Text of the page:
Metallic photos of the sun by renowned photographer Greg Piepol bring together the best of art and science. Buy one or a whole set. They make a stellar gift.
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LAST FLIGHT OF DISCOVERY: The final voyage of space shuttle Discovery is underway. The orbiter lifted off at 4:53 p.m. EST Thursday from NASA’s Kennedy Space Center on a 12-day mission to deliver Robonaut 2 and supplies to the International Space Station. Discovery is currently chasing the ISS around Earth, and it may be possible to see them both as they converge in the night sky. Check the Simple Satellite Tracker for flyby times.
launch images: from Pete Lardizabal at the Canaveral National Seashore Park, FL; from Mike Theiss at the Kennedy Space Center
EARTH DODGES A BULLET: New sunspot 1163 doesn't look very impressive, but the M3-class flare it unleashed yesterday was absolutely spectacular. Click to play a movie recorded by NASA's Solar Dynamics Observatory:
When the eruption occurred, sunspot 1163 was behind the sun's eastern limb. Nevertheless, enough ultraviolet radiation spilled over to create waves of ionization in Earth's upper atmosphere. Low-frequency radio signals, which bounce off of ionized air, were strongly disturbed, as shown in this plot from a VLF monitoring station in Slovakia. Otherwise, Earth was little affected. Plasma clouds produced by the blast did not come our way.
Sunspot 1163 will continue turning toward Earth in the days ahead, setting the stage for more potent geo-effects if the eruptions continue. Stay tuned.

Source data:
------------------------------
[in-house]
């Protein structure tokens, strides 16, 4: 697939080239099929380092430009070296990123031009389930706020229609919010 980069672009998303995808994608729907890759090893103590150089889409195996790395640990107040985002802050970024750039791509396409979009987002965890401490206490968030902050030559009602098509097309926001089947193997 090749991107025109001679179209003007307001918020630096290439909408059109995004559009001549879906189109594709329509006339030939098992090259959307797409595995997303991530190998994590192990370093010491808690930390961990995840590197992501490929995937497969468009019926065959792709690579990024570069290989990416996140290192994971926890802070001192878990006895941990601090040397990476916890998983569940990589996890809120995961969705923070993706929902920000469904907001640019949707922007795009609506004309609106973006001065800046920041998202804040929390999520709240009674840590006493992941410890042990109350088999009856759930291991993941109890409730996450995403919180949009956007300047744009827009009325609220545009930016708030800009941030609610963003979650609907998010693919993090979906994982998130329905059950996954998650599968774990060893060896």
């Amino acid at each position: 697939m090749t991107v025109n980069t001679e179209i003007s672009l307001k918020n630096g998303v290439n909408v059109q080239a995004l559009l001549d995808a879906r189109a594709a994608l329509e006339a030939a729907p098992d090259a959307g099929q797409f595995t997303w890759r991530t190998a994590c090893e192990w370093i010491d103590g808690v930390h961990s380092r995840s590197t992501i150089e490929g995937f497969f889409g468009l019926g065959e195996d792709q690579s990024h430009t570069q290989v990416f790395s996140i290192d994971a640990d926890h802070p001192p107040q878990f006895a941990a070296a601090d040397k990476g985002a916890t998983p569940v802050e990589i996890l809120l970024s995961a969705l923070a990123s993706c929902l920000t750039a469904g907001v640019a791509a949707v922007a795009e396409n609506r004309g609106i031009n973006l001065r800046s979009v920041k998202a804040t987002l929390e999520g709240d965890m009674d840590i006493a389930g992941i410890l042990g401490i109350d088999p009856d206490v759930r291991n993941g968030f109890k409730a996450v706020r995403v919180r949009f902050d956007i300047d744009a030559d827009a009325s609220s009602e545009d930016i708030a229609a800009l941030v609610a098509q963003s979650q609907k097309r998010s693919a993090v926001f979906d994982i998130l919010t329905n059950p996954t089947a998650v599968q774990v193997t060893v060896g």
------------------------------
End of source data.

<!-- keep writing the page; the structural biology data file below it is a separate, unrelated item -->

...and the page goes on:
SOLAR SAIL FLARE: Last night (Feb. 23), NanoSail-D sailed over Seinäjoki, Finland, and when it did, the spacecraft's reflective fabric caught a sunbeam and flared. "I've never seen anything like it," says Juha Peräsaari who recorded the event using a Canon 400D digital camera:
Photo details: Canon EOS 400D, 20mm lens, f2.8, ISO100, 10s exposure. [more]
"NanoSail-D 'flashed' just as it passed the star Procyon," he says. "For a moment, the sail was the brighter of the two." This means NanoSail-D can flare at least to magnitude +0.3 (the brightness of Procyon), or almost twice as bright as a first magnitude star.
Even brighter flares could be in the offing. The orbit of NanoSail-D is decaying as it skims the top of Earth's atmosphere. Sunglints from the descending sail could intensify to Venus-brightness and beyond. Anyone who photographs such an event could win $500.
NanoSail-D Photo Gallery
[NASA: Solar Sail Stunner] [Photo Contest]
February 2011 Aurora Photo Gallery
[previous Februaries: 2010, 2009, 2008, 2007, 2006, 2004, 2003, 2002]